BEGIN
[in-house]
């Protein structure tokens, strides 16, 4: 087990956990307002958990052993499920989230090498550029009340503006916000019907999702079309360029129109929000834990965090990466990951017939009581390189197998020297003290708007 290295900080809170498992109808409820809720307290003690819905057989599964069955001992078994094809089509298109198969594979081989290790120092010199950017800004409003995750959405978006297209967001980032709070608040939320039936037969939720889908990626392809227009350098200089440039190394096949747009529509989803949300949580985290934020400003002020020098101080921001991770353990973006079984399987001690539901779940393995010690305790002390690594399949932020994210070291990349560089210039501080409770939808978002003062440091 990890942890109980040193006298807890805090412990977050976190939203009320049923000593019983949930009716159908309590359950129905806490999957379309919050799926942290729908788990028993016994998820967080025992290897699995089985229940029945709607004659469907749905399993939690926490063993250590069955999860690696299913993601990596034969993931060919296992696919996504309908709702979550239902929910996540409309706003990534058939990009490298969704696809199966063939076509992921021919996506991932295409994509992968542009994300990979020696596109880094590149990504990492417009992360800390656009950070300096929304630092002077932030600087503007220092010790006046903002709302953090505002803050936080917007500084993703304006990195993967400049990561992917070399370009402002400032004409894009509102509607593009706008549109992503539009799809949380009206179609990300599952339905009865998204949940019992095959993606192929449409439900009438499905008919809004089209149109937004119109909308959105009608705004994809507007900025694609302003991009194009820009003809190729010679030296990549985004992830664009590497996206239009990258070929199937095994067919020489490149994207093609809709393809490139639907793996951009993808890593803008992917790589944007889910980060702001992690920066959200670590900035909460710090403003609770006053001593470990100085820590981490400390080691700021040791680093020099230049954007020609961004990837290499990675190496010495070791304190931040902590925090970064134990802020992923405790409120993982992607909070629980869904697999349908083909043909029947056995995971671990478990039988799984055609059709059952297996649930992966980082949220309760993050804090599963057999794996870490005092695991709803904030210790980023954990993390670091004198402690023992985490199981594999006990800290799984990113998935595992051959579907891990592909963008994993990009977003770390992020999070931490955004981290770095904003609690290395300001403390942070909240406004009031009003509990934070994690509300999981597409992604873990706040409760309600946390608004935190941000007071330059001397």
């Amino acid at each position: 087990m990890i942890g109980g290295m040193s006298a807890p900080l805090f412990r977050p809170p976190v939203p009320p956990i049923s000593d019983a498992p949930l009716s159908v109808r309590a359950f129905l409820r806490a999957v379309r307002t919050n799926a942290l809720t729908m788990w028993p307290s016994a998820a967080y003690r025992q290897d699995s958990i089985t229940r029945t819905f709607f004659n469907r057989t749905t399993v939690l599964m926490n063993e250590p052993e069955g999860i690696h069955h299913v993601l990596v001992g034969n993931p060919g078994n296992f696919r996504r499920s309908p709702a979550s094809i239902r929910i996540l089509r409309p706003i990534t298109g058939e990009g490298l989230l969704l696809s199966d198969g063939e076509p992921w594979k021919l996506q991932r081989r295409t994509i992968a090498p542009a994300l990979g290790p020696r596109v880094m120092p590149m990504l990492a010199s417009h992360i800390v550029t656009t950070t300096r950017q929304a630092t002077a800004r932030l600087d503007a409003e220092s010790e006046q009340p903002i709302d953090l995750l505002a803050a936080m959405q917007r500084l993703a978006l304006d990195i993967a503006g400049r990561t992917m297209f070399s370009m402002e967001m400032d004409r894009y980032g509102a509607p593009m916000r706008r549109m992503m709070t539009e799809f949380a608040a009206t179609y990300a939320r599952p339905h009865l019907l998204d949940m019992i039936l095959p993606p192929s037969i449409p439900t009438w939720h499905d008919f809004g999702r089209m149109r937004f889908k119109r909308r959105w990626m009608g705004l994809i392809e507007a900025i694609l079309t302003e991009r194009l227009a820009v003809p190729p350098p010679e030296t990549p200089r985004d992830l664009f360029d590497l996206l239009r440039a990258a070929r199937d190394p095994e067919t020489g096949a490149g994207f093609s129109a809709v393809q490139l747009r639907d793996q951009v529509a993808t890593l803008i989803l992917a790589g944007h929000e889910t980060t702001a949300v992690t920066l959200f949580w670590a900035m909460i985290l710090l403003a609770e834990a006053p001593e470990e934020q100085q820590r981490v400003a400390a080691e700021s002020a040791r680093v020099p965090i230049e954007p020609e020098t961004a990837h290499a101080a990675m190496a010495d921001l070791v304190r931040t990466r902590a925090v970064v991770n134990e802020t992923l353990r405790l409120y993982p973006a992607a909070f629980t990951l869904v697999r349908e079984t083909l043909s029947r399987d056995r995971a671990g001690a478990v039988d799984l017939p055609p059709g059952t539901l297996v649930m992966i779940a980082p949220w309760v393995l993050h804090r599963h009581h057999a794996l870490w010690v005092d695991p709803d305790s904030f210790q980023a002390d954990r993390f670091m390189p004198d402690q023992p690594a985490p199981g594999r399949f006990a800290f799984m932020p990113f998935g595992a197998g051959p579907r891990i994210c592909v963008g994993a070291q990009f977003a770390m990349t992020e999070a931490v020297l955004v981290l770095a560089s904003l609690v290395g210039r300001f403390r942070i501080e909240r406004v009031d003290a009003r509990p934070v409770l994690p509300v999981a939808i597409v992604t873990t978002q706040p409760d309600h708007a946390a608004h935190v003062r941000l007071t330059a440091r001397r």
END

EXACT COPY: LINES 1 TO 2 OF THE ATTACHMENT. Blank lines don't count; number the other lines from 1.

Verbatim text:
[in-house]
């Protein structure tokens, strides 16, 4: 087990956990307002958990052993499920989230090498550029009340503006916000019907999702079309360029129109929000834990965090990466990951017939009581390189197998020297003290708007 290295900080809170498992109808409820809720307290003690819905057989599964069955001992078994094809089509298109198969594979081989290790120092010199950017800004409003995750959405978006297209967001980032709070608040939320039936037969939720889908990626392809227009350098200089440039190394096949747009529509989803949300949580985290934020400003002020020098101080921001991770353990973006079984399987001690539901779940393995010690305790002390690594399949932020994210070291990349560089210039501080409770939808978002003062440091 990890942890109980040193006298807890805090412990977050976190939203009320049923000593019983949930009716159908309590359950129905806490999957379309919050799926942290729908788990028993016994998820967080025992290897699995089985229940029945709607004659469907749905399993939690926490063993250590069955999860690696299913993601990596034969993931060919296992696919996504309908709702979550239902929910996540409309706003990534058939990009490298969704696809199966063939076509992921021919996506991932295409994509992968542009994300990979020696596109880094590149990504990492417009992360800390656009950070300096929304630092002077932030600087503007220092010790006046903002709302953090505002803050936080917007500084993703304006990195993967400049990561992917070399370009402002400032004409894009509102509607593009706008549109992503539009799809949380009206179609990300599952339905009865998204949940019992095959993606192929449409439900009438499905008919809004089209149109937004119109909308959105009608705004994809507007900025694609302003991009194009820009003809190729010679030296990549985004992830664009590497996206239009990258070929199937095994067919020489490149994207093609809709393809490139639907793996951009993808890593803008992917790589944007889910980060702001992690920066959200670590900035909460710090403003609770006053001593470990100085820590981490400390080691700021040791680093020099230049954007020609961004990837290499990675190496010495070791304190931040902590925090970064134990802020992923405790409120993982992607909070629980869904697999349908083909043909029947056995995971671990478990039988799984055609059709059952297996649930992966980082949220309760993050804090599963057999794996870490005092695991709803904030210790980023954990993390670091004198402690023992985490199981594999006990800290799984990113998935595992051959579907891990592909963008994993990009977003770390992020999070931490955004981290770095904003609690290395300001403390942070909240406004009031009003509990934070994690509300999981597409992604873990706040409760309600946390608004935190941000007071330059001397």